test mercedes C 220 d 4Matic AllTerrain

The 200 HP gives sovereignty in overtaking, and the engine pairs very well with the excellent nine-speed automatic gearbox, which shifts smoothly and contributes decisively to fuel economy thanks to the high gear ratio between first and last gear. In practice, the C 220 d 4Matic AllTerrain runs at 130 km/h with only 1600 rpm in ninth gear.

Accelerations and in gear accelerations are quick (0-100 km/h in 8s and 60-100/80-120 km/h sprints in 4.6/5.7s), but they could be even quicker if the car wasn’t so heavy. At 1,897 kg, the AllTerrain is almost as heavy as the GLC SUV. In contrast, as in case of the C-Class, I noted the excellent brakes.

The interior is spectacular and of excellent quality, carried over from the C-Class. With the MBUX multimedia system with navigation (1,612.45 euro) and 6-degree driver-facing touchscreen and digital instrument cluster, operation is easy and intuitive, except that the rotary knob audio volume control from the previous generation was simpler than today’s tactile operation. Otherwise, everything is in place, and operation of the instrument cluster from the left-hand minitouch and the multimedia system from the right-hand minitouch from the steering wheel are logical. And you have as alternative voice command or tactile operation directly on the central display.

With the test car’s High-End Infotainment package (3,385,55 euro with augmented reality), you get the best navigation system you can have.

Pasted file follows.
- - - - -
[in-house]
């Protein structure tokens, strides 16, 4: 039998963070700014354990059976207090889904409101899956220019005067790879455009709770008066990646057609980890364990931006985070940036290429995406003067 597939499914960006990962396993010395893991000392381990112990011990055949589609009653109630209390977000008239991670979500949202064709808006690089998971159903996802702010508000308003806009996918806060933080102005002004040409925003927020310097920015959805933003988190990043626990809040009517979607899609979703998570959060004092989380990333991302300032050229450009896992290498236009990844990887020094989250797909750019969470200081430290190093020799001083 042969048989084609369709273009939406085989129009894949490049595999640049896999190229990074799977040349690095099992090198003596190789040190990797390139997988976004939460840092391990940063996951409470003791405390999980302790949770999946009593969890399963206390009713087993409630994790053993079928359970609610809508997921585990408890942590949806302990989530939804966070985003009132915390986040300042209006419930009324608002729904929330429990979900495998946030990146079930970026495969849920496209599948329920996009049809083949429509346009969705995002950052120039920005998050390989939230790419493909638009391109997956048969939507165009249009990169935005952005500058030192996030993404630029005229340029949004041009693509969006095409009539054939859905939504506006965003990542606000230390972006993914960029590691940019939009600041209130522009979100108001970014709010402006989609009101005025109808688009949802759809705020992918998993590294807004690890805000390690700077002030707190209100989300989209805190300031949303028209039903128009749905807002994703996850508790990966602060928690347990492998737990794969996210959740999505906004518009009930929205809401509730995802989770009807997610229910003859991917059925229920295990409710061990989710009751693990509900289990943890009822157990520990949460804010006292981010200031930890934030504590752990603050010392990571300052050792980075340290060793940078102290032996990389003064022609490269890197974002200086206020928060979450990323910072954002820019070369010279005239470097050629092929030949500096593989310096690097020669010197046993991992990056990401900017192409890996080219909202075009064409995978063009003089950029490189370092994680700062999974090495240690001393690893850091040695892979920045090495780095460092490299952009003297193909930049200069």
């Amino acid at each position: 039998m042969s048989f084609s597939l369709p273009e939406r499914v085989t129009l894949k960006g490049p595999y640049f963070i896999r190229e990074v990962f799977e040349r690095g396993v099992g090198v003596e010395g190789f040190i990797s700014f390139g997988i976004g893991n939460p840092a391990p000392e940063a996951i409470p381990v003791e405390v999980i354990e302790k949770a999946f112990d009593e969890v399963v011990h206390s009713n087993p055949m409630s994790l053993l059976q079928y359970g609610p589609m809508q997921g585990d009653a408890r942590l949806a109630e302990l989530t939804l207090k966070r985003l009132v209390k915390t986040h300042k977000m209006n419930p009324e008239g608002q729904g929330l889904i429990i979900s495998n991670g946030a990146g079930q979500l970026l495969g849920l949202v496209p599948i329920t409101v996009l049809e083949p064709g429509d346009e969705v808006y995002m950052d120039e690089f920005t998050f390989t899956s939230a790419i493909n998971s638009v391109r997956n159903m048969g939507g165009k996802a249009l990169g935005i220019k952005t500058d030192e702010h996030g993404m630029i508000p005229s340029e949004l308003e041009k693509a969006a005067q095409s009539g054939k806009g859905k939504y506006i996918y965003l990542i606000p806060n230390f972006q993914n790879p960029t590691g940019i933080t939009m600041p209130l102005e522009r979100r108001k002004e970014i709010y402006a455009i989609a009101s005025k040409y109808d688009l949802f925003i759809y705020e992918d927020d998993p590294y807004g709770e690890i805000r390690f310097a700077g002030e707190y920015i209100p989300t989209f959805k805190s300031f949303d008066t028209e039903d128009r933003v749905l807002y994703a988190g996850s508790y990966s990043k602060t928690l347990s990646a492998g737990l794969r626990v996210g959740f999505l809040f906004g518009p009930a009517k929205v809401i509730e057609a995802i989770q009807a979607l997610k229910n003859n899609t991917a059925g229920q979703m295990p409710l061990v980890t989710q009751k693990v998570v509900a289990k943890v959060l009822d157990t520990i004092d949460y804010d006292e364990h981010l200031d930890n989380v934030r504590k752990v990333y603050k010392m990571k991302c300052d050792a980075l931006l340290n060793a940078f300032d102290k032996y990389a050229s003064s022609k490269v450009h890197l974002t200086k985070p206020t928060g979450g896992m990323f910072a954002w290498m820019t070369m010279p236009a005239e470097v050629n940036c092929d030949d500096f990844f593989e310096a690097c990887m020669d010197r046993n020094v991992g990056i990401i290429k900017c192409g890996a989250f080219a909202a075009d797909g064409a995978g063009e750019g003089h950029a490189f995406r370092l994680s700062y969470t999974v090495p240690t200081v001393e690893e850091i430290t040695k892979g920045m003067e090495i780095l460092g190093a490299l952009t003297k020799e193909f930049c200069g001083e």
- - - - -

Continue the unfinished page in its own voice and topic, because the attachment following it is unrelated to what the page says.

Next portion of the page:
There’s plenty of room in the rear, and the interior height is a little higher than in the sedan. The 40/20/40 split-folding rear bench with one-button folding from the boot, and the standard electric tailgate help to load the boot which has a regular shape and a decent volume of at least 490 litres.

Conclusion

AllTerrain takes the best of the new C-Class: quality interior, top-of-the-line multimedia system, high-class comfort, excellent brakes. It’s well equipped and costs only slightly more than the estate version. Pity it lacks an adaptive or air suspension, which would have increased its versatility.

  
Model C 220 d 4Matic AllTerrain
Engine/no. of cylinders L4, bi-turbodiesel
Displacement (cmc)1993
Max. power/revs (HP/rpm)200/3,600
Max. torque/revs (Nm/rpm)440/1,800
Traction awd
Transmission 9 gears, automatic
L x w x h (mm)4751 x 1820 x 1494
Wheelbase (mm)2865
Boot volume (l)490-1,510
Kerbweight (kg)1897
Accelerations (s)
0-80 km/h 5.4
0-100 km/h 8.0
0-120 km/h 11.1
0-140 km/h 15.5
0-160 km/h 21.4
0-400 m 15.7
60-100 km/h 4.6
80-120 km/h 5.7
Top speed (km/h)231
Braking
from 100 km/h, cold34.3
from 130 km/h, cold/warm57.8/55.5
Fuel consumption (l/100 km)
eco route 5.1
in test6.7
sport drive8.8
CO2 emissions in test (g/km CO2)176
Price (euro with VAT)57,060.50